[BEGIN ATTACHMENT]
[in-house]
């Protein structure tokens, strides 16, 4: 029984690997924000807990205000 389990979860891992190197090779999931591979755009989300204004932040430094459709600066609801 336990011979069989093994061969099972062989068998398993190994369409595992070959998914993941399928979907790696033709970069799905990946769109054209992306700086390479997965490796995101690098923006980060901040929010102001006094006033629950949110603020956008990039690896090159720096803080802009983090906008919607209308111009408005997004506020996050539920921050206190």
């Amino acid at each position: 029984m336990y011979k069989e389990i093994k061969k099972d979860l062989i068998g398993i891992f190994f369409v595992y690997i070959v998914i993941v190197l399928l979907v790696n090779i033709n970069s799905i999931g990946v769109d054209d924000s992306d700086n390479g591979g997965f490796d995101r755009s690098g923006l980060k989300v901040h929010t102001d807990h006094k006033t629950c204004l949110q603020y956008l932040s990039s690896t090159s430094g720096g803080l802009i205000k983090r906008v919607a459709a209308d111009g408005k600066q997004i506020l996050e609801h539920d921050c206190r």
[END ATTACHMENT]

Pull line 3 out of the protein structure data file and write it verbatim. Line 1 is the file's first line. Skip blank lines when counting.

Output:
């Amino acid at each position: 029984m336990y011979k069989e389990i093994k061969k099972d979860l062989i068998g398993i891992f190994f369409v595992y690997i070959v998914i993941v190197l399928l979907v790696n090779i033709n970069s799905i999931g990946v769109d054209d924000s992306d700086n390479g591979g997965f490796d995101r755009s690098g923006l980060k989300v901040h929010t102001d807990h006094k006033t629950c204004l949110q603020y956008l932040s990039s690896t090159s430094g720096g803080l802009i205000k983090r906008v919607a459709a209308d111009g408005k600066q997004i506020l996050e609801h539920d921050c206190r």